Five Minutes with Fashion Illustrator Julie Verhoeven

Over the years, London-based Julie Verhoeven (above) has created a universe where art and fashion happily intertwine. Her signature melancholic doll-faced girls and technicolour palette have appeared in endless fashion magazines and books and on...


Your illustrations are beloved by the fashion industry and beyond – why do you think they have such resonance with people? I hope they see something of themselves in them. My goal is always to try and get the work to engage with people. It is an easier option than having a one to one! I’m just happy they are recognized, whether they get a positive or negative reaction.

How did you get started as an illustrator, and what keeps you inspired? I started in-house at John Galliano illustrating whatever needed illustrating. This was in the late 80’s when he was still based in London. I then moved on to working as a freelancer for a bit, but found the fashion drawing niche to be a very limiting one, so I reverted to design. I have continued to alternate from one to the other my entire career, confusing as it may be. Years passing keeps me inspired. I always expect to be run over by a London bus, so feel I need to work harder to move the work forward and find a new visual language without wanting to sound pretentious. I people-watch and listen and just attempt to absorb, sponge like, as much visual stimuli as possible.

How would you describe your illustrations – and what is your process? That’s a difficult one. My drawings are less pretty and fey now. More visceral and crude, but fragile and steely in a way. Just a mush of contradictions. My process is very basic. I have concentrated research days sourcing materials and then intense studio shut-down time. I block out the outside world and just draw to loads of music in hour-long sessions. It’s pretty basic really. I think about stuff a lot when I draw too, and respond to the music and lyrics.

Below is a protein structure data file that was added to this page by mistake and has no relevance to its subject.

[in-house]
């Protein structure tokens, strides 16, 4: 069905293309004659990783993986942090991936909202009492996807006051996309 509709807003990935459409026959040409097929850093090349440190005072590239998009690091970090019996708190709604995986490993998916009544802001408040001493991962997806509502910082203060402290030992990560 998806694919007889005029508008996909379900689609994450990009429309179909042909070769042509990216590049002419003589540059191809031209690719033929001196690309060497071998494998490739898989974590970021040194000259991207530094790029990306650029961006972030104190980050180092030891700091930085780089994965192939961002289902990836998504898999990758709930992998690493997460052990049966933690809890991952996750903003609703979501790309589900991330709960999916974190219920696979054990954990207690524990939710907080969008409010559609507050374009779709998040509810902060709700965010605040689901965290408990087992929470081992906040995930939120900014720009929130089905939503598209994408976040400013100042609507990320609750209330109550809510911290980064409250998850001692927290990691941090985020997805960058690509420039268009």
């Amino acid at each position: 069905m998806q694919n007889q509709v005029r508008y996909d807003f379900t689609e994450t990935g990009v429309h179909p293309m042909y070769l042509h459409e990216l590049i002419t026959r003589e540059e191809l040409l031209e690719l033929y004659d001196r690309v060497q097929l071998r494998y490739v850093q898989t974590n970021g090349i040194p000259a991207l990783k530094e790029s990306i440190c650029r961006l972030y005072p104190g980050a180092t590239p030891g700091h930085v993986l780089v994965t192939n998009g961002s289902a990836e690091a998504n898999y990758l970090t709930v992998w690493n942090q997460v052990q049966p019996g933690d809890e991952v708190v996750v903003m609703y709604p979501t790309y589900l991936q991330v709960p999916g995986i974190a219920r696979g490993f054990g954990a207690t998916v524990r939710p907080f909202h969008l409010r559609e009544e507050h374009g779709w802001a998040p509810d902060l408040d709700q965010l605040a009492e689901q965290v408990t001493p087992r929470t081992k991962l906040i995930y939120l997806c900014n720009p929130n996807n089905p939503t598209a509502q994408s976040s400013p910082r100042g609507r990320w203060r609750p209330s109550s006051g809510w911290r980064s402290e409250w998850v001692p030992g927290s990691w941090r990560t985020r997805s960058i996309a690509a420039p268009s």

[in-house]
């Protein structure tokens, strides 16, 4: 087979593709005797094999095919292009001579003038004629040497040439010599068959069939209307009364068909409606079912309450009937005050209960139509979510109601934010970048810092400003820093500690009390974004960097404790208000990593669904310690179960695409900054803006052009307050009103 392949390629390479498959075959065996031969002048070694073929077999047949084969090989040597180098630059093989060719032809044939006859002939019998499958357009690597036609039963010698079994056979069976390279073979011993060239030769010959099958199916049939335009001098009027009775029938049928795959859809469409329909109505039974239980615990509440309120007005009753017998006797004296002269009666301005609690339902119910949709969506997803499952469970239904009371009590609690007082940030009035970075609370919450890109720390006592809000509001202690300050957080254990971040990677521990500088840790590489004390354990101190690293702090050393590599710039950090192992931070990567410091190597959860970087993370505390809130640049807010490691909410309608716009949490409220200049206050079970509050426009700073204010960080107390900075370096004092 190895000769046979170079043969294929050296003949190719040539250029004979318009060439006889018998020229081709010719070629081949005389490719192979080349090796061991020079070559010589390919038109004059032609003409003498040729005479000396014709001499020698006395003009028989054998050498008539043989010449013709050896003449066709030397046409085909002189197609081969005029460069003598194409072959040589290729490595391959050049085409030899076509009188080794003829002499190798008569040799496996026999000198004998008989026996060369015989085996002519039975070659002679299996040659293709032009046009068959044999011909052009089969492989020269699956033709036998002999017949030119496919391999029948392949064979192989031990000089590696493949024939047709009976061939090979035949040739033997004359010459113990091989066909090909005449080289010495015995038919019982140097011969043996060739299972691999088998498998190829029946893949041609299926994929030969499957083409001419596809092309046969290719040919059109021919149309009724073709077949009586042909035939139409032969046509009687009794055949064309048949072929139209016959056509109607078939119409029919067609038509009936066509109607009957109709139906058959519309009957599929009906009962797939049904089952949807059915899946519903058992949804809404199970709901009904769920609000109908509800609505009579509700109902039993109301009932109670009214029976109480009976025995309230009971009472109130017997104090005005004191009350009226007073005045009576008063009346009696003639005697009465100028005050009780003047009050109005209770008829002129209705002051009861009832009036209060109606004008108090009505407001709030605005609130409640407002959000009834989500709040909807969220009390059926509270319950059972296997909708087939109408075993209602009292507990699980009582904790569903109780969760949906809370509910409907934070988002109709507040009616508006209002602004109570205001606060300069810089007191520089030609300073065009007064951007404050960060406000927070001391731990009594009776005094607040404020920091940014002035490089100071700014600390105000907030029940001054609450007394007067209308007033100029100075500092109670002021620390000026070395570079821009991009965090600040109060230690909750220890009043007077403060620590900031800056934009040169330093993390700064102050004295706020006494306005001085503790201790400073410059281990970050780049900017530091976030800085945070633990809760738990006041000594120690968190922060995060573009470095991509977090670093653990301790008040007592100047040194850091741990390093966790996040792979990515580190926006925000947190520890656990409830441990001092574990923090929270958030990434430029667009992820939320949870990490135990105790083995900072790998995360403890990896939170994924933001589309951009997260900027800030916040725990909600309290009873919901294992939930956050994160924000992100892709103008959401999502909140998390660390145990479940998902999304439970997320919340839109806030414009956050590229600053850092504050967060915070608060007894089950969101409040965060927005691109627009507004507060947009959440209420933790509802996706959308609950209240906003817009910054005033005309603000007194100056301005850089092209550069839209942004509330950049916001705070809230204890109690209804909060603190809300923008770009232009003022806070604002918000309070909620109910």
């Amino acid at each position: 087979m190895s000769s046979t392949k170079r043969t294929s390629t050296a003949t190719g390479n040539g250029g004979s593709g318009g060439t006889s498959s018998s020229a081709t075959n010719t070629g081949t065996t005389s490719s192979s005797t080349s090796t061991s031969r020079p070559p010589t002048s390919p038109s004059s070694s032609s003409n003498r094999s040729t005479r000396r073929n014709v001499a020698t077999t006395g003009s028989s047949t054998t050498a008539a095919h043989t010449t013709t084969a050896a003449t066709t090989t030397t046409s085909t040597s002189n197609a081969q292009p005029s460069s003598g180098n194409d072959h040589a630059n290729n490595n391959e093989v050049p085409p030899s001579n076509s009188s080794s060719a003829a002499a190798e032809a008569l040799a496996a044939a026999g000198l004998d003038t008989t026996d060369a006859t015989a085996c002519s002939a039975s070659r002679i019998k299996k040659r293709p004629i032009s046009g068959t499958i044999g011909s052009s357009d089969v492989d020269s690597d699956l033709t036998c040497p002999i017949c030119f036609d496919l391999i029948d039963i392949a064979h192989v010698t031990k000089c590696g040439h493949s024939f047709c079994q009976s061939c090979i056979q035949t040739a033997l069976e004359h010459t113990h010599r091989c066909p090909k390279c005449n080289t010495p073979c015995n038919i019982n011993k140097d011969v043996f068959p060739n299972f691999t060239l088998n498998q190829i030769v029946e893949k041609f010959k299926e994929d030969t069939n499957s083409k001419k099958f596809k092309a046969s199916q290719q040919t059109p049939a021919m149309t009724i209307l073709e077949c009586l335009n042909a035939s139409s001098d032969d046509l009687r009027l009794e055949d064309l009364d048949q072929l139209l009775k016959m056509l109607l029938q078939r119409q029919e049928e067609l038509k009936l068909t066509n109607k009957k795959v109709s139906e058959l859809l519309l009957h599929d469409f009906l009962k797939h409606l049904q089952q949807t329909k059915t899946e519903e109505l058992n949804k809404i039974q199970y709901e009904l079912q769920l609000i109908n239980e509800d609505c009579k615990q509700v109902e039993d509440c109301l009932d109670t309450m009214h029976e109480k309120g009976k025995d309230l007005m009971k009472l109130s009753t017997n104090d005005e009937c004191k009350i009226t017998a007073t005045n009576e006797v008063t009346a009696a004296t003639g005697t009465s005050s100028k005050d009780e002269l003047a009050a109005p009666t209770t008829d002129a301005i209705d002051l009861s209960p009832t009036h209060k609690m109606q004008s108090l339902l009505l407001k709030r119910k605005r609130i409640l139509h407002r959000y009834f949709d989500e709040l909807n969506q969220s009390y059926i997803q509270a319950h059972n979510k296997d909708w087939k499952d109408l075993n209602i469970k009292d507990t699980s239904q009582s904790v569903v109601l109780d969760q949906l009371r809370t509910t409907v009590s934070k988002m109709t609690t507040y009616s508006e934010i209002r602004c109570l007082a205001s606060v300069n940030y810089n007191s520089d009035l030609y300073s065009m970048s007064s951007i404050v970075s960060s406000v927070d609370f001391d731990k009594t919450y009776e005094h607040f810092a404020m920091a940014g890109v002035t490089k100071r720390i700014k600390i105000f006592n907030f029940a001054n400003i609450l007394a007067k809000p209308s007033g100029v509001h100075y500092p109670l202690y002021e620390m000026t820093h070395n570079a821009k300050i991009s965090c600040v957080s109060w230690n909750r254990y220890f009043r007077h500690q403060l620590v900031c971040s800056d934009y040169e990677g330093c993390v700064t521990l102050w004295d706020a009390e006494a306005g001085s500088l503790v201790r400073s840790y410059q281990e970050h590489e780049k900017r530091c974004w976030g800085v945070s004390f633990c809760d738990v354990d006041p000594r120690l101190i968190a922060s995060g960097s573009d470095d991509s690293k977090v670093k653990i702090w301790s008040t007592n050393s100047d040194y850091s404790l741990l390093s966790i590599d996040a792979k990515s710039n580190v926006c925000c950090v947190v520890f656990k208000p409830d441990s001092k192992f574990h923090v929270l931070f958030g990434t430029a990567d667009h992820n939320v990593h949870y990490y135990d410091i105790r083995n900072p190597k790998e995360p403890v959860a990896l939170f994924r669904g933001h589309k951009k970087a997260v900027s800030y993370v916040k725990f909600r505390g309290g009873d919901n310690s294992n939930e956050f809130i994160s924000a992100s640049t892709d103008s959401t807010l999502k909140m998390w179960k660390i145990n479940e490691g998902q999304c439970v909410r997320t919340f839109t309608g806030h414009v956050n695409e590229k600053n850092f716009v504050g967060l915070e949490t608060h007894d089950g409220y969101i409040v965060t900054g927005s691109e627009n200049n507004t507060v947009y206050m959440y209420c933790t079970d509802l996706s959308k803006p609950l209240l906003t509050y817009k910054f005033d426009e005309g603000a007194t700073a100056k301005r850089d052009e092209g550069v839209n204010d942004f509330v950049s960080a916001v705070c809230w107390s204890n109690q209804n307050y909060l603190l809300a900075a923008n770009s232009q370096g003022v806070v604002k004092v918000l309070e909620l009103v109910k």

What have been some of the most exciting moments of your career? My first museum show, ‘Man Enough to be a Woman’, at MU in Eindhoven with accompanying book, ‘A Bit of Rough’, was exciting. Working with Marc Jacobs for Louis Vuitton and Donatella Versace for Versace also. But my all time favorite was designing a limited-edition Sky Box HD [British cable TV] cover and receiving free Sky Plus indefinitely! It’s changed my life.

What are some recent or upcoming projects and collaborations? I am presently showing a new large canvas at The Dandies Ball at Ritter Zamet, London. I am doing a beauty product film for and new installation work for forth-coming art fairs in Rotterdam and Basel. I have a new drawing story in the first issue of PonyStep coming out soon and have a Fairtrade scarf coming out with ASOS. And finally, I’m participating in BirdsEye Film Festival 2011.

What are you most looking forward to in 2011? I am very excited about self re-invention through hair. I have been ‘adopted’ by Real Hair in Chelsea, London, and now I can have new looks courtesy of John Vial and colorist Hannah. It really is so exciting planning the next reincarnation. They know no bounds.

Who are some of your favorite designers or labels at the moment? I am still currently inspired by a 70/80s vibe… Loving Per Spook, Louis Feraud and Fong Leng at present. I worked for The Daily during London Fashion Week, illustrating several shows, so naturally we attended lots of them. I always look forward especially to Richard Nicoll, Roksanda illincic and Central Saint Martins graduate show.